This Week’s Women in Technology Thought Leader: H. James Dallas, Retired Former Medtronic 

H. James Dallas is an accomplished senior executive with extensive experience as an agent of change in large domestic and international corporate settings. He has successfully implemented over 10 transformation and turnaround initiatives, 15 acquisition integrations, and 5 operations/quality shared services centers of excellence.

James has over 30 years of experiences in General Management/Business Operation roles as well as a Chief Information Officer positions. A recent retiree of Senior Vice President of Quality, Operations and IT at Medtronic, Inc. in September 2013, James had the responsibility for executing cross-business initiatives to maximize the company’s global operating leveraging. James also served as a member of Medtronic’s executive management team. Prior to joining Medtronic, Inc. in 2006, James was Vice President and Chief Information Officer at Georgia-Pacific Corporation, a global forest products company that employed over 55,000 people. In his 22 years at Georgia Pacific, James held a series of progressively more responsible information technology and operating roles. He also served as a member of Georgia Pacific’s executive management team.

He began his career as an internal auditor for C&S National Bank, a large regional bank in Atlanta, GA, and has experience as a cost accountant with a focus on profitability and key profit drivers. The majority of his career has been focused on bridging the gap between strategy and execution; specifically, leading large, enterprise-wide projects and acquisition integration; using IT for competitive advantage, and leadership development. In addition, he has years of experience with IT security and data privacy.

Upon retirement in 2013, James began to speak to various individuals, organizations and businesses on how to effectively lead large projects, turn around unsuccessful ones, turning strategy into reality and achieving organizational alignment. After noticing the growing need for leadership guidance, James started James Dallas & Associates in 2014. James also serves on the boards of for-profit and non-profit organizations, including civic and community organizations. He has been named one of the most powerful black men in corporate America several times in his career by Black Enterprise and Savoy magazines. James is fond of saying, “Leaders have two responsibilities: (1) To make a difference, which means that leaders have to be change agents; and (2) To develop other leaders, which means leaders also have to be teachers.” Dallas is on a mission to do both.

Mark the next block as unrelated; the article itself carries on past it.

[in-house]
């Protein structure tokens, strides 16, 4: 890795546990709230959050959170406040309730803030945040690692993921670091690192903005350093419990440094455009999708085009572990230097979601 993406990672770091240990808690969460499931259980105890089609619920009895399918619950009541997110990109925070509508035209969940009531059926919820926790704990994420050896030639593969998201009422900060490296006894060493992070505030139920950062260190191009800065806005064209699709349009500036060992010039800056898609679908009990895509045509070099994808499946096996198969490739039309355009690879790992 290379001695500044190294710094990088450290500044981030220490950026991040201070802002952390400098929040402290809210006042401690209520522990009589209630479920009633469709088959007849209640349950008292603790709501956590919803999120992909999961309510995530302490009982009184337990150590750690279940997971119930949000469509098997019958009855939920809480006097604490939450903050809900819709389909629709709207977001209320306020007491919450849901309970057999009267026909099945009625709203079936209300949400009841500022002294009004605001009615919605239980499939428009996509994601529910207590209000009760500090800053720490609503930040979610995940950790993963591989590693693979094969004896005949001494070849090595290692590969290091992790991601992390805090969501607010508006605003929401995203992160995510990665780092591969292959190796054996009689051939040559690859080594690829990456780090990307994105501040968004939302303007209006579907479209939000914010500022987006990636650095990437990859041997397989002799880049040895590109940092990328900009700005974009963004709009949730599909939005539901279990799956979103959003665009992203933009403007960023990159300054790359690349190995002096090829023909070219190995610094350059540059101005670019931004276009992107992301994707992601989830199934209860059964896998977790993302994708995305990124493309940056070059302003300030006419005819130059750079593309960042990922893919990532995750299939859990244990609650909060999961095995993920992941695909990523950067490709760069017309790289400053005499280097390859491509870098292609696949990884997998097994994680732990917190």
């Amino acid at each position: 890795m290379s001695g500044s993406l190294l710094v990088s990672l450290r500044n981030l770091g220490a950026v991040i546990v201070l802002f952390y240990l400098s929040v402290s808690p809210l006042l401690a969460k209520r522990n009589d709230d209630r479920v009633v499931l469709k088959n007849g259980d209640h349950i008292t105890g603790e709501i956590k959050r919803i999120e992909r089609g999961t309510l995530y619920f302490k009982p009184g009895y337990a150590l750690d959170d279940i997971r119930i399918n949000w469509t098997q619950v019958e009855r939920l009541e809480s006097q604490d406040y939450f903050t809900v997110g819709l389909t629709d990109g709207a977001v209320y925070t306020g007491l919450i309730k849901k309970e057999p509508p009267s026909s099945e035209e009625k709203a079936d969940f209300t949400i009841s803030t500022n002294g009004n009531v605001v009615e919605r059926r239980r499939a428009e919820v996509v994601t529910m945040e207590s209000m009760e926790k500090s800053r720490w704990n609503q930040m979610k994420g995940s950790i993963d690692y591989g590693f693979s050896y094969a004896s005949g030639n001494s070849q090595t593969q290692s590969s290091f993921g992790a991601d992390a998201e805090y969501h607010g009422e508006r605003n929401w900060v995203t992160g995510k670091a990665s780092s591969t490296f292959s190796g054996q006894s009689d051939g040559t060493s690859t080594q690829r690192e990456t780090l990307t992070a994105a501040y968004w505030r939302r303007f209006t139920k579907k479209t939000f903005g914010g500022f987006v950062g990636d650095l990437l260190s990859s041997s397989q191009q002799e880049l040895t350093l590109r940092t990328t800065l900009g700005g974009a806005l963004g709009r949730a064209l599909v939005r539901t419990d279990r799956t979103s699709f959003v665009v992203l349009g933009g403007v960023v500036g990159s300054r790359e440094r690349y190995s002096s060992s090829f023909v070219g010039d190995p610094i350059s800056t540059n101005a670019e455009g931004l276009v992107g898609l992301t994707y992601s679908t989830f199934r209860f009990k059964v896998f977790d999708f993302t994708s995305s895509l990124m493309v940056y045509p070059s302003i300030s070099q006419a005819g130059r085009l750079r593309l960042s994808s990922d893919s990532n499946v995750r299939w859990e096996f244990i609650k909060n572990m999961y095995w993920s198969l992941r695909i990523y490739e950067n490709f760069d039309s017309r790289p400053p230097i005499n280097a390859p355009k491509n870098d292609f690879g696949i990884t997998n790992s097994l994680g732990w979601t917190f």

James is also an advocate for Women in Technology Atlanta, and a supporter of the mission:

I support WIT because it first opens the minds of young girls and then doors by making technology cool; by making technology a community; and by making technology a rewarding career that they want to pursue. Fun, friends and fulfillment–that’s what WIT is about. I also support WIT because my first programming teacher and project leader were women. I learned a tremendous amount from them not only about technology, but also how to listen and work with others.

James will be the featured speaker at WIT’s August 17 forum, titled “Three things women need to break the digital glass ceiling”. He will also be available at the end of the forum to sign your copy of his book, “Mastering the Challenges of Leading Change: Inspire the People and Succeed Where Others Fail”.

August 17 – 7:30am – 9:00am
Westin Atlanta Perimeter North

“Mastering the Challenges of Leading Change” provides managers with an informative, insightful guide to leading a transition through change effectively. This motivating guidebook shows you why change agents aren’t the same as project leaders, and how to get the tools, strategies, and people you need at the helm of your initiative to build a much stronger, more effective organization.
More About H. James Dallas:

LinkedIn: H. James Dallas

Currently Reading: The Second Machine Age: Work, Progress, and Prosperity in a time of brilliant technologies by Erik Brynjolfsson and Andrew McAfee

Best Advice You’ve Ever Received: When I was in college, my grandmother saw that I had started letting what other people said and did constrained my thinking too much. She said, “True success comes to those who first feel things in their bones and hearts, and then pursue them with their brains, eyes, ears, arms, and legs.” Life was on after I heard that.

Originally published on Atlanta Daybook